A year ago, for the month of June, I wrote about an online short story each day for the month. It seemed like a good idea at the time. My blog readership fell precipitously and nobody seemed to give a damn about what I was doing – which was a surprising amount of work.
Because of this result, I’m going to do it again this year.
Today’s story, for day twenty four – A Very Old Man with Enormous Wings
, by Gabriel Garcia Marquez
Read it online here:
A Very Old Man with Enormous Wings
Magical Realism is a tricky and mysterious thing. When done badly it is horrific. When done well, it is a thing of wonder. And, of course, nobody does it better than Gabriel Garcia Marquez.
I remember reading A Hundred Years of Solitude for the first time. It is a massive tome – but I was so enthralled at the text I never wanted it to end.
Reading magical realism in a short story is different than reading it in a long novel. If you spend enough time in that colorful world you get used to it and wonder why every day isn’t like that. But in a short story it comes as a shock – like gazing through a peephole into another universe.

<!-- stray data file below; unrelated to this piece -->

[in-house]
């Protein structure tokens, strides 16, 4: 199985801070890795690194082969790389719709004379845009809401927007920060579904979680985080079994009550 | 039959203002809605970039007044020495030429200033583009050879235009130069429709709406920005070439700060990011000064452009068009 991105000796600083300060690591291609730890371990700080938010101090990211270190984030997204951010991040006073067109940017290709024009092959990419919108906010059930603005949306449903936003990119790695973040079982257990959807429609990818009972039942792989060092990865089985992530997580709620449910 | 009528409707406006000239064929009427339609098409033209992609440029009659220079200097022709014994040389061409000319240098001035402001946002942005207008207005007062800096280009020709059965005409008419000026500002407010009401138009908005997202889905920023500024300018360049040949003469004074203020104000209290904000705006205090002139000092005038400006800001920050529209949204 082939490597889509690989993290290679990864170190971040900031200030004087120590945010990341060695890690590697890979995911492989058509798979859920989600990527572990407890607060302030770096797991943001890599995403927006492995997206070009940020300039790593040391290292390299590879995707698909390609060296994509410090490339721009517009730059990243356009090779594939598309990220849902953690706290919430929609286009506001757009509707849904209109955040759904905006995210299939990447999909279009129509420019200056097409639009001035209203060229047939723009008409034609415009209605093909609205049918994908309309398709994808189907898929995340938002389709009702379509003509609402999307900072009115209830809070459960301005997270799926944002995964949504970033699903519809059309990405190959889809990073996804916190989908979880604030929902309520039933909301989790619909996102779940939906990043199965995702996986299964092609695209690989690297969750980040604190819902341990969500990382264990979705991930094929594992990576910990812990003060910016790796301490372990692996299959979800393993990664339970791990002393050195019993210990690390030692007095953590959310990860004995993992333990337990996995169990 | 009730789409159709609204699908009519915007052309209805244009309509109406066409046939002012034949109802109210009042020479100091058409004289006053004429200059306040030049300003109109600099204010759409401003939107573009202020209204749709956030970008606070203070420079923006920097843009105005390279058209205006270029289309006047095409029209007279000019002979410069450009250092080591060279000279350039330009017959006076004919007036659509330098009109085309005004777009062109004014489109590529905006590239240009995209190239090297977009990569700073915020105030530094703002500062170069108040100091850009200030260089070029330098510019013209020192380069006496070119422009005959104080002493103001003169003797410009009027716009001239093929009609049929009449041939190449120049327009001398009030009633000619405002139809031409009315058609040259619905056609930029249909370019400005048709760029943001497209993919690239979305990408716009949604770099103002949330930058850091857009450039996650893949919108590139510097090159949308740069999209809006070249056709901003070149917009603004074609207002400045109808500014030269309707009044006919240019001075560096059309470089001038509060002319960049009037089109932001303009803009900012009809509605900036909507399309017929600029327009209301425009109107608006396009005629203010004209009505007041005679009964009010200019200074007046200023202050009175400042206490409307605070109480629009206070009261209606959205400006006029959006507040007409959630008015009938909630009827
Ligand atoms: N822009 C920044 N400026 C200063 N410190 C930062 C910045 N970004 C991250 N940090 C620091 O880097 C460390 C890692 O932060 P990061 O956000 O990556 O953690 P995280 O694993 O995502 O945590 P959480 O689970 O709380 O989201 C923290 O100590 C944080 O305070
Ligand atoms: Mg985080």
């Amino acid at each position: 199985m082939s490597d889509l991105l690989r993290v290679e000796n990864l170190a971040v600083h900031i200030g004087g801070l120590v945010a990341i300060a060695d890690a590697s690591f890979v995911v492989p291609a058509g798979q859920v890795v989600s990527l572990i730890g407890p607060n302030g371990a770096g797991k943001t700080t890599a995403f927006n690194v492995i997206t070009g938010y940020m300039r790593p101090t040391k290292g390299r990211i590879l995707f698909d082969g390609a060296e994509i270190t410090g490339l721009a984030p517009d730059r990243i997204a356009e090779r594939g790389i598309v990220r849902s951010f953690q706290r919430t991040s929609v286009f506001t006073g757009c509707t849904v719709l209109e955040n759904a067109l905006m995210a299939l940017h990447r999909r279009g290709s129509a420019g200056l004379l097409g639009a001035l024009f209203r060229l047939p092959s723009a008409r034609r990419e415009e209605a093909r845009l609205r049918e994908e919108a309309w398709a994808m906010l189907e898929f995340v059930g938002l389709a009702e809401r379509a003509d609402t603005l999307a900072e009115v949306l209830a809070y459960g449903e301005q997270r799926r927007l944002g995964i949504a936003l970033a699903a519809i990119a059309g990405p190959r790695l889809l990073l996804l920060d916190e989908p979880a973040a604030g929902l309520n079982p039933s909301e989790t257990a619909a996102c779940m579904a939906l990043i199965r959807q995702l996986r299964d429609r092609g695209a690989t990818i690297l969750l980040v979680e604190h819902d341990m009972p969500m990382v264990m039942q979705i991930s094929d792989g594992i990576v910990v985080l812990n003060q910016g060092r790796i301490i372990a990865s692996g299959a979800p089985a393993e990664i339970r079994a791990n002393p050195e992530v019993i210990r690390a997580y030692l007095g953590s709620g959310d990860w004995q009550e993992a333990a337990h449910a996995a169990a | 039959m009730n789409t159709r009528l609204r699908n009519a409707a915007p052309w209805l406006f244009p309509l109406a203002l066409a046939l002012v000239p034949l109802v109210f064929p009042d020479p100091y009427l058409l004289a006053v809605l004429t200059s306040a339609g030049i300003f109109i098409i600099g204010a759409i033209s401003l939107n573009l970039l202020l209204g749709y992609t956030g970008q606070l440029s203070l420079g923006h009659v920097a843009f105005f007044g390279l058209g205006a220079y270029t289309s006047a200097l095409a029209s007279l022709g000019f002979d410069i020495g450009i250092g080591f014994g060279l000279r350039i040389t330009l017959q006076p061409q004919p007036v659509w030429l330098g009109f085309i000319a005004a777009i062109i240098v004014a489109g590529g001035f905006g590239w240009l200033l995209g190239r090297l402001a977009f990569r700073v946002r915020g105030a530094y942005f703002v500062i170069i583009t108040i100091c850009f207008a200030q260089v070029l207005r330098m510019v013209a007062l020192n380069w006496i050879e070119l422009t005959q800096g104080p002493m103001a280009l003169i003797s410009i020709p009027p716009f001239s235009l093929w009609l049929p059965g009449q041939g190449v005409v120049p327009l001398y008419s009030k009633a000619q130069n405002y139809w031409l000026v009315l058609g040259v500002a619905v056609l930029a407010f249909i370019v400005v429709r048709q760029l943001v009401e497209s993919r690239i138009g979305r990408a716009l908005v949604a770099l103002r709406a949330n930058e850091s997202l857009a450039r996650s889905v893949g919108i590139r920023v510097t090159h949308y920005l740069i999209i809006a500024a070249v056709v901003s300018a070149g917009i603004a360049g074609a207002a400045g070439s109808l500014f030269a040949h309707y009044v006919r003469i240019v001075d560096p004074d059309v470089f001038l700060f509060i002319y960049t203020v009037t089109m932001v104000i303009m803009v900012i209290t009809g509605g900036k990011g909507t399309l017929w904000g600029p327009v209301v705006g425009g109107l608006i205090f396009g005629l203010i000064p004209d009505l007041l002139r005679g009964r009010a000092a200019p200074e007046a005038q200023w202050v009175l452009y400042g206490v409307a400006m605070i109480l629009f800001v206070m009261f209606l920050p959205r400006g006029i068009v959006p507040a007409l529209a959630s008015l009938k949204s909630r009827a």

Though you never find out who the very old man is or why he has those enormous wings (surely he is an angel – but what a decrepit one) and you never understand his speech – you feel for the poor wretch. Dragged from the mud and exhibited in a chicken coop until the owners become rich from the admission (and finally outshown by a spider woman) he still exhibits patience and understanding. It isn’t until his duty is done that he….
Well, read it and find out.
The curious came from far away. A traveling carnival arrived with a flying acrobat who buzzed over the crowd several times, but no one paid any attention to him because his wings were not those of an angel but, rather, those of a sidereal bat. The most unfortunate invalids on earth came in search of health: a poor woman who since childhood has been counting her heartbeats and had run out of numbers; a Portuguese man who couldn’t sleep because the noise of the stars disturbed him; a sleepwalker who got up at night to undo the things he had done while awake; and many others with less serious ailments. In the midst of that shipwreck disorder that made the earth tremble, Pelayo and Elisenda were happy with fatigue, for in less than a week they had crammed their rooms with money and the line of pilgrims waiting their turn to enter still reached beyond the horizon.